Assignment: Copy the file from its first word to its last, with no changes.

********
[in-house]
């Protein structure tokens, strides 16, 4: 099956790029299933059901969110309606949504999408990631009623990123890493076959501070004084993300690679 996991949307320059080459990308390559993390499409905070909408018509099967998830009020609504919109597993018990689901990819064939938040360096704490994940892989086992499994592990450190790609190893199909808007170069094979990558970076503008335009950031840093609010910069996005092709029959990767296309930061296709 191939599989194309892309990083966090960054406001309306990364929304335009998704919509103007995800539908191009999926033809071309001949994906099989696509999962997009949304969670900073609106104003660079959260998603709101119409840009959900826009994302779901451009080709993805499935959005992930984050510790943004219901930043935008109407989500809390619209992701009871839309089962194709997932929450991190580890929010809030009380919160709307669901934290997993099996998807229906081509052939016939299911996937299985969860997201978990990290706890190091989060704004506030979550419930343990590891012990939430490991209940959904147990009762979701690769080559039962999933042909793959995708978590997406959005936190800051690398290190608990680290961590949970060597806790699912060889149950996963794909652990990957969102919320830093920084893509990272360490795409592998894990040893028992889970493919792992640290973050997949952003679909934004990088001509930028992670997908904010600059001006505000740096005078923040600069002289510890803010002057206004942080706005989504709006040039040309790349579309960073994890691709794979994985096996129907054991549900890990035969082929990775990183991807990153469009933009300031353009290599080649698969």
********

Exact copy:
[in-house]
């Protein structure tokens, strides 16, 4: 099956790029299933059901969110309606949504999408990631009623990123890493076959501070004084993300690679 996991949307320059080459990308390559993390499409905070909408018509099967998830009020609504919109597993018990689901990819064939938040360096704490994940892989086992499994592990450190790609190893199909808007170069094979990558970076503008335009950031840093609010910069996005092709029959990767296309930061296709 191939599989194309892309990083966090960054406001309306990364929304335009998704919509103007995800539908191009999926033809071309001949994906099989696509999962997009949304969670900073609106104003660079959260998603709101119409840009959900826009994302779901451009080709993805499935959005992930984050510790943004219901930043935008109407989500809390619209992701009871839309089962194709997932929450991190580890929010809030009380919160709307669901934290997993099996998807229906081509052939016939299911996937299985969860997201978990990290706890190091989060704004506030979550419930343990590891012990939430490991209940959904147990009762979701690769080559039962999933042909793959995708978590997406959005936190800051690398290190608990680290961590949970060597806790699912060889149950996963794909652990990957969102919320830093920084893509990272360490795409592998894990040893028992889970493919792992640290973050997949952003679909934004990088001509930028992670997908904010600059001006505000740096005078923040600069002289510890803010002057206004942080706005989504709006040039040309790349579309960073994890691709794979994985096996129907054991549900890990035969082929990775990183991807990153469009933009300031353009290599080649698969």